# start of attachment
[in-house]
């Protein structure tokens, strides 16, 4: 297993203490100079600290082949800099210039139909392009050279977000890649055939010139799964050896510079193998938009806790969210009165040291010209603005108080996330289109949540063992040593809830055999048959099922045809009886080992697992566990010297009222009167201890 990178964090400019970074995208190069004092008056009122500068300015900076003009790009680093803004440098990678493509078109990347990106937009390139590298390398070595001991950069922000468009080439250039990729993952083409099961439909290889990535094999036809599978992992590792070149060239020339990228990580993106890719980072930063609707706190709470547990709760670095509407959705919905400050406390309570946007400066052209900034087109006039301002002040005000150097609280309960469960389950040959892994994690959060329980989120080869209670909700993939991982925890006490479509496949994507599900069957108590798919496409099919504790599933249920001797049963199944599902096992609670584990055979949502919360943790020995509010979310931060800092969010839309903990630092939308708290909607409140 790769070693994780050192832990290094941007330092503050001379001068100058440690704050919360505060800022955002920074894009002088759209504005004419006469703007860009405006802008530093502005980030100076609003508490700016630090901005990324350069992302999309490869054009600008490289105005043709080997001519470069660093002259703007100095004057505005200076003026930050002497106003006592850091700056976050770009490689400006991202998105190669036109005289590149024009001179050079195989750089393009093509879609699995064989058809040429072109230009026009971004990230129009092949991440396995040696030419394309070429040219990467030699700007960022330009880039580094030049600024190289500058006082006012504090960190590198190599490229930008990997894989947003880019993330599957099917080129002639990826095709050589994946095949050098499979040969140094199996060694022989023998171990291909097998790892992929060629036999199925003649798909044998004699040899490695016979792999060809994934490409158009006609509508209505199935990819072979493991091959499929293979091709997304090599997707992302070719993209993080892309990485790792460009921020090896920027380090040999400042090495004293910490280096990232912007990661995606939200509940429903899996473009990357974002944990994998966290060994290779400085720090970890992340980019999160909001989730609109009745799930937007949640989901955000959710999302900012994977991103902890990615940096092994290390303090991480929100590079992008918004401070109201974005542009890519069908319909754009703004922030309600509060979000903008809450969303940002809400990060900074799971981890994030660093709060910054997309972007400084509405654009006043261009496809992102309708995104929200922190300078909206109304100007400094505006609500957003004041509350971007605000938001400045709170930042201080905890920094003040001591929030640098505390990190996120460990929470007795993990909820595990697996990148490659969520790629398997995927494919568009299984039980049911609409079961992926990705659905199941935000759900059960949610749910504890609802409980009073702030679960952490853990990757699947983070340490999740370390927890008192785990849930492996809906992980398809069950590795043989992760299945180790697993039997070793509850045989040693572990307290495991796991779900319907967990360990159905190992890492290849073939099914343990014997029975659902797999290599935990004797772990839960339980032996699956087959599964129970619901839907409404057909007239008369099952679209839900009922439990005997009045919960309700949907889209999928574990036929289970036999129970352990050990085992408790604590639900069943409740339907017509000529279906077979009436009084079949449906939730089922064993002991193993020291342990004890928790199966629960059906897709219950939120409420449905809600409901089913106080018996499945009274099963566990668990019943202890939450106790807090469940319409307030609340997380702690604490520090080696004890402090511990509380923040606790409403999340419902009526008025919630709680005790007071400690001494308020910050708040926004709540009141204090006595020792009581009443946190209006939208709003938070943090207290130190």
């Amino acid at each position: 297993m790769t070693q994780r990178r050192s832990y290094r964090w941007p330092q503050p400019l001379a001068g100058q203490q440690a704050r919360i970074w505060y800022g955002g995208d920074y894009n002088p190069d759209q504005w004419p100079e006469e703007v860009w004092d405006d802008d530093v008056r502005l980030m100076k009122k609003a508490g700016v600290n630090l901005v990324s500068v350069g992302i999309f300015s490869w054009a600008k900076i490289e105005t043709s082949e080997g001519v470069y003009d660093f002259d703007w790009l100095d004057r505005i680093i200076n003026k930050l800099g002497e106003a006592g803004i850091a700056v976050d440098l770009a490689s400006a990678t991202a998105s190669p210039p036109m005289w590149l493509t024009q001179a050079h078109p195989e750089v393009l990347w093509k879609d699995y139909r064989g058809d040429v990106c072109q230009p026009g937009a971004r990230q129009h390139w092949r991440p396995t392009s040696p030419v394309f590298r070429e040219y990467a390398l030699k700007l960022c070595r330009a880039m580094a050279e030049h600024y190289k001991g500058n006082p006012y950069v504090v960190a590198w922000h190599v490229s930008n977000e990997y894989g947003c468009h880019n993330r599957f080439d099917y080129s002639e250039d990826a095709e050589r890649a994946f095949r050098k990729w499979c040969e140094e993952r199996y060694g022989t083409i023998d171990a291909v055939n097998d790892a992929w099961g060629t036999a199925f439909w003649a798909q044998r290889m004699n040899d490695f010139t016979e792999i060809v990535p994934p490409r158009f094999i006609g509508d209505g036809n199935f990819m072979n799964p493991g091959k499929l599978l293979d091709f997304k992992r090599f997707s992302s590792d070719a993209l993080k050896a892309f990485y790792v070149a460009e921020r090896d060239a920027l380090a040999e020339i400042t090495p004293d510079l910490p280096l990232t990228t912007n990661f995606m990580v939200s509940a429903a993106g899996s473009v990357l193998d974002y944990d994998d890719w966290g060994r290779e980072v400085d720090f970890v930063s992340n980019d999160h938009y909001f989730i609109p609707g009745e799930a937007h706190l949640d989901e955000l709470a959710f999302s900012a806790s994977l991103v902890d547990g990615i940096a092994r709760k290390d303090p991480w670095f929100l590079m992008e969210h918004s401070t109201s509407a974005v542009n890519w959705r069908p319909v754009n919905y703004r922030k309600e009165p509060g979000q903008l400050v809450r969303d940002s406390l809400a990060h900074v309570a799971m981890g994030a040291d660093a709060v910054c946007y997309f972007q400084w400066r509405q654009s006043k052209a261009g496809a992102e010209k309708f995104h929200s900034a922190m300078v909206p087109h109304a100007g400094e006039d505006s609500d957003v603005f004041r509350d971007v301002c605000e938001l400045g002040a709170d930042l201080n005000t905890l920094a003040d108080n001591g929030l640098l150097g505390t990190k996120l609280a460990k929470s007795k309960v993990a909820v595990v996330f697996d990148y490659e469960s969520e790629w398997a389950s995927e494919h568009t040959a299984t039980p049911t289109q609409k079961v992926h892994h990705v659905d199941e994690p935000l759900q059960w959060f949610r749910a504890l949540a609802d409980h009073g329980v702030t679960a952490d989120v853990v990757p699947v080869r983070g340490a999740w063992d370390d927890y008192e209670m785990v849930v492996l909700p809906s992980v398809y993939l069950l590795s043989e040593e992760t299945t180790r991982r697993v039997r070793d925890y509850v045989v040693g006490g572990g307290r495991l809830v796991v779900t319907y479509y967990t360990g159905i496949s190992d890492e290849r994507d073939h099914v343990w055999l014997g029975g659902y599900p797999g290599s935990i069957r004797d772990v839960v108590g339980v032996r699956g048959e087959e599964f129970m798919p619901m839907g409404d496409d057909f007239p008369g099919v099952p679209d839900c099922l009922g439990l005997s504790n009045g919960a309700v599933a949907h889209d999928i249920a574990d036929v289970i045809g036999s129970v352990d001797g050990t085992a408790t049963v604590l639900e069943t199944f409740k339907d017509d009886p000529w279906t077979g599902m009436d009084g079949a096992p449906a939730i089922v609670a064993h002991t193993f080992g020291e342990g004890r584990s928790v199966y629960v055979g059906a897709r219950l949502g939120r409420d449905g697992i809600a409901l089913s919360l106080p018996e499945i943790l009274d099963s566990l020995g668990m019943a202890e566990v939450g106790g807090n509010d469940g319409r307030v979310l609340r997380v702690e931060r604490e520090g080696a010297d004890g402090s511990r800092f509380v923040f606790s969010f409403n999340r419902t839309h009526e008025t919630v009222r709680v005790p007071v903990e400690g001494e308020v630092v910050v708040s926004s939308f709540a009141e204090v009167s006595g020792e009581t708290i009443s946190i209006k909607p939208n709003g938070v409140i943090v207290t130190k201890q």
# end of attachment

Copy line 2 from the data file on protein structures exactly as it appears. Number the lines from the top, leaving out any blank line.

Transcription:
């Protein structure tokens, strides 16, 4: 297993203490100079600290082949800099210039139909392009050279977000890649055939010139799964050896510079193998938009806790969210009165040291010209603005108080996330289109949540063992040593809830055999048959099922045809009886080992697992566990010297009222009167201890 990178964090400019970074995208190069004092008056009122500068300015900076003009790009680093803004440098990678493509078109990347990106937009390139590298390398070595001991950069922000468009080439250039990729993952083409099961439909290889990535094999036809599978992992590792070149060239020339990228990580993106890719980072930063609707706190709470547990709760670095509407959705919905400050406390309570946007400066052209900034087109006039301002002040005000150097609280309960469960389950040959892994994690959060329980989120080869209670909700993939991982925890006490479509496949994507599900069957108590798919496409099919504790599933249920001797049963199944599902096992609670584990055979949502919360943790020995509010979310931060800092969010839309903990630092939308708290909607409140 790769070693994780050192832990290094941007330092503050001379001068100058440690704050919360505060800022955002920074894009002088759209504005004419006469703007860009405006802008530093502005980030100076609003508490700016630090901005990324350069992302999309490869054009600008490289105005043709080997001519470069660093002259703007100095004057505005200076003026930050002497106003006592850091700056976050770009490689400006991202998105190669036109005289590149024009001179050079195989750089393009093509879609699995064989058809040429072109230009026009971004990230129009092949991440396995040696030419394309070429040219990467030699700007960022330009880039580094030049600024190289500058006082006012504090960190590198190599490229930008990997894989947003880019993330599957099917080129002639990826095709050589994946095949050098499979040969140094199996060694022989023998171990291909097998790892992929060629036999199925003649798909044998004699040899490695016979792999060809994934490409158009006609509508209505199935990819072979493991091959499929293979091709997304090599997707992302070719993209993080892309990485790792460009921020090896920027380090040999400042090495004293910490280096990232912007990661995606939200509940429903899996473009990357974002944990994998966290060994290779400085720090970890992340980019999160909001989730609109009745799930937007949640989901955000959710999302900012994977991103902890990615940096092994290390303090991480929100590079992008918004401070109201974005542009890519069908319909754009703004922030309600509060979000903008809450969303940002809400990060900074799971981890994030660093709060910054997309972007400084509405654009006043261009496809992102309708995104929200922190300078909206109304100007400094505006609500957003004041509350971007605000938001400045709170930042201080905890920094003040001591929030640098505390990190996120460990929470007795993990909820595990697996990148490659969520790629398997995927494919568009299984039980049911609409079961992926990705659905199941935000759900059960949610749910504890609802409980009073702030679960952490853990990757699947983070340490999740370390927890008192785990849930492996809906992980398809069950590795043989992760299945180790697993039997070793509850045989040693572990307290495991796991779900319907967990360990159905190992890492290849073939099914343990014997029975659902797999290599935990004797772990839960339980032996699956087959599964129970619901839907409404057909007239008369099952679209839900009922439990005997009045919960309700949907889209999928574990036929289970036999129970352990050990085992408790604590639900069943409740339907017509000529279906077979009436009084079949449906939730089922064993002991193993020291342990004890928790199966629960059906897709219950939120409420449905809600409901089913106080018996499945009274099963566990668990019943202890939450106790807090469940319409307030609340997380702690604490520090080696004890402090511990509380923040606790409403999340419902009526008025919630709680005790007071400690001494308020910050708040926004709540009141204090006595020792009581009443946190209006939208709003938070943090207290130190």